In the last 24 hours, the media has reported headlines such as “Binance banned in City watchdog crackdown”.
You’d be forgiven for thinking that a major fraud and crime had taken place.
The reality? Very far from it. In this article, we’re going to break down the crazy media misreporting of the FCA’s relationship with Binance and explain to you what is really going on.
The stark truth
There are two truths underneath the headlines:
- You are still able to buy and sell crypto perfectly safely from the UK on Binance.
- If you already hold coins on Binance, nothing has changed.
Why the uproar then?
The short answer is that crypto gets a lot of clicks.
The FCA has indeed issued a warning on its website in relation to Binance. More on that later. But that warning bears very little correlation with the headlines that we are seeing in the media.
In our post-truth world, journalists seem increasingly happy to write first and think later. If journalists actually bothered to look at what is going on, they would see how misleading their headlines are.
Unfortunately this is at best a case of journalists being ill-informed and, at worst, a case of journalists misleading consumers.
Many of the articles do actually state the plain truth in the body of the article. Take for example the BBC, who led with:
Binance: Financial watchdog FCA bans crypto-currency exchange
And then in the body of the article for those who bother to read it, they say:
“Binance’s existing crypto exchange is not UK-based so despite the FCA ruling, there will be no impact on UK residents who use the website to purchase and sell crypto-currencies.”
The two statements don’t marry up. It’s a clear case of fearmongering and clickbait.
So what is actually happening?
The bottom line is that if you are buying and selling coins as a UK resident on Binance, you are unaffected.
The FCA published this warning against Binance. This is the root of the all the headlines. But if you actually read the notice, what it’s saying is that Binance is not allowed to undertake regulated activity in the UK.
The natural question should be – what is regulated activity? Those are activities which, if you undertake, you need prior authorisation from the FCA as an authorised firm. Such activities typically include things like selling shares or enabling the selling of shares (like your share broker), selling insurance, mortgages and other similar financial activity.
The FCA acknowledge however that crypto is NOT regulated. So in order to operate a crypto exchange, you don’t need to be regulated. What is regulated, however, are crypto derivatives. Binance aren’t allowed to offer those to UK residents. But as Muslims, derivatives are generally a no-go anyway so this shouldn’t affect us too much.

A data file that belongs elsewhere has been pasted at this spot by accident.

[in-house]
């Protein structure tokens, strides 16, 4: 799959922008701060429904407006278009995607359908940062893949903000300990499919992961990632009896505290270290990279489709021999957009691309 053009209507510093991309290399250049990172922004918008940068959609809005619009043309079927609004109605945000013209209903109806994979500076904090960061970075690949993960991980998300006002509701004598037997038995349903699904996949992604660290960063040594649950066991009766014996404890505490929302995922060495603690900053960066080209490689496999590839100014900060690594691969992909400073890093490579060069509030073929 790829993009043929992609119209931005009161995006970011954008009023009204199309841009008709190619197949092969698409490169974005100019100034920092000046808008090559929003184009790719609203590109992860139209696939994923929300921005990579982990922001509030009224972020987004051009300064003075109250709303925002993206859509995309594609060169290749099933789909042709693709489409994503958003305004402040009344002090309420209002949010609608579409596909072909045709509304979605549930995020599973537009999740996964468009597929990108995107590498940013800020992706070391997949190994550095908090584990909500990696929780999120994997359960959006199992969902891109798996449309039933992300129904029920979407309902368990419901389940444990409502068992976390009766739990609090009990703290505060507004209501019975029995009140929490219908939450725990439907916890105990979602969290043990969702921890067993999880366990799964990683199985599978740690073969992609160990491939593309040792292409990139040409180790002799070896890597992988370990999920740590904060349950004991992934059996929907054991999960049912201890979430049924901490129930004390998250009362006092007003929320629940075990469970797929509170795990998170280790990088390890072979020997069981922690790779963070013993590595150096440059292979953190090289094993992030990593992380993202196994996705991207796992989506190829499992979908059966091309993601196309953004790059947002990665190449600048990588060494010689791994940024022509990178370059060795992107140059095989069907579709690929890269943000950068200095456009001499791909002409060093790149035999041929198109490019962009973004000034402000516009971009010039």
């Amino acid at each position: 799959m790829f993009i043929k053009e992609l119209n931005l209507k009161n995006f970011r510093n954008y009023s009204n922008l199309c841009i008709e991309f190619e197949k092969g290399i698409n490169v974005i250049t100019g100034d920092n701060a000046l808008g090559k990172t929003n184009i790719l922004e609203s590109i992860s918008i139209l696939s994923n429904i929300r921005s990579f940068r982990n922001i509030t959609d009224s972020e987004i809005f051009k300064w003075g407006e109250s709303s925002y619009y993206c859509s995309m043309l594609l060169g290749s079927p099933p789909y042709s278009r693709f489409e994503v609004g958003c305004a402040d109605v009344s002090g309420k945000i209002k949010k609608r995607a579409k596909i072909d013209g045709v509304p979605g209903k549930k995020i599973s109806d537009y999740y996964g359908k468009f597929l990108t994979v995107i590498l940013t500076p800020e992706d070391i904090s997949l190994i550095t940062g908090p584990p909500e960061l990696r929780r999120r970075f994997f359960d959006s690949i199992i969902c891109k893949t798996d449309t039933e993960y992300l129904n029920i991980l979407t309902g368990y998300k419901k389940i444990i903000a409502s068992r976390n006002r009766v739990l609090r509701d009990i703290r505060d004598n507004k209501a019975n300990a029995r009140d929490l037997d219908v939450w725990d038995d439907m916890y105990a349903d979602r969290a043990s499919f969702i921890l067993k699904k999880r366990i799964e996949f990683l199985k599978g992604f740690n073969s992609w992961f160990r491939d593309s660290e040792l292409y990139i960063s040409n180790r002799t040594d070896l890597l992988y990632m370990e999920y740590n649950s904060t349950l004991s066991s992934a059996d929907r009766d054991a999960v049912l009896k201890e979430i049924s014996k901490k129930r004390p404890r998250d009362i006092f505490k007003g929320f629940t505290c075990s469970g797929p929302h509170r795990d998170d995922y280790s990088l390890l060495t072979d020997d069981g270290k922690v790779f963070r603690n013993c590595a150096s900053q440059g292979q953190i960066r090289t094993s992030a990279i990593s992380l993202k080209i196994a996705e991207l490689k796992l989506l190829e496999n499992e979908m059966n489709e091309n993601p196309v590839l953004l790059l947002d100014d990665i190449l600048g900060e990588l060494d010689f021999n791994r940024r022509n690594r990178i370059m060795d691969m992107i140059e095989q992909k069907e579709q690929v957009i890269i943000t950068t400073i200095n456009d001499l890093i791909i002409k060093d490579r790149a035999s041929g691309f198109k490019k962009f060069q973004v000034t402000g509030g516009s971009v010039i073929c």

Why is the FCA doing this?
You might wonder why the FCA are bothering with all this. I guess there are a few key reasons:
- The purpose of the FCA is essentially to protect retail investors like you and me. Savvy people might be comfortable navigating around an unregulated broker, but many people aren’t. This kind of warning probably puts off the right sort of people.
- The FCA doesn’t want the average Joe getting suckered into investments that aren’t appropriate for them. We can argue about the ethics of this, but at heart it is fair to see why. Crypto can be a wild journey if you have the wrong mindset.
Media misreporting and lessons
The FCA’s action here isn’t unreasonable by any stretch. What has gone badly wrong is the media reporting.
It is unforgivable for so many mainstream media outlets to consistently be reporting such misleading headlines. We saw the same thing with the whole “Ronaldo caused the Coca Cola share price to drop” headlines – all nonsense if you actually look past the headline.
I’ve taken some key lessons which I wanted to share:
- Always go to the source. Anyone who bothered to click on the relevant FCA page will have probably seen straight away that the headlines didn’t match the source. As a side note, I wonder how many hits the relevant FCA page got compared to the BBC article.
- Take some time to actually understand what is going on. Here, you’d need some financial and regulatory know-how. I appreciate not everyone has that. But instead of then just going off what the headlines say, seek someone out who you know and trust who can help you interpret a piece of news for what it actually is.
- Many journalists write purely for clicks and many journalists will copy and jump on a bandwagon. They don’t truly understand the underlying story. Let’s not assume for a second that any headline or story in a respected publication is gospel.
- When it comes to investing, it pays to be well-informed. You should not invest on hype or speculation. Because when things change, you will panic and make rash decisions.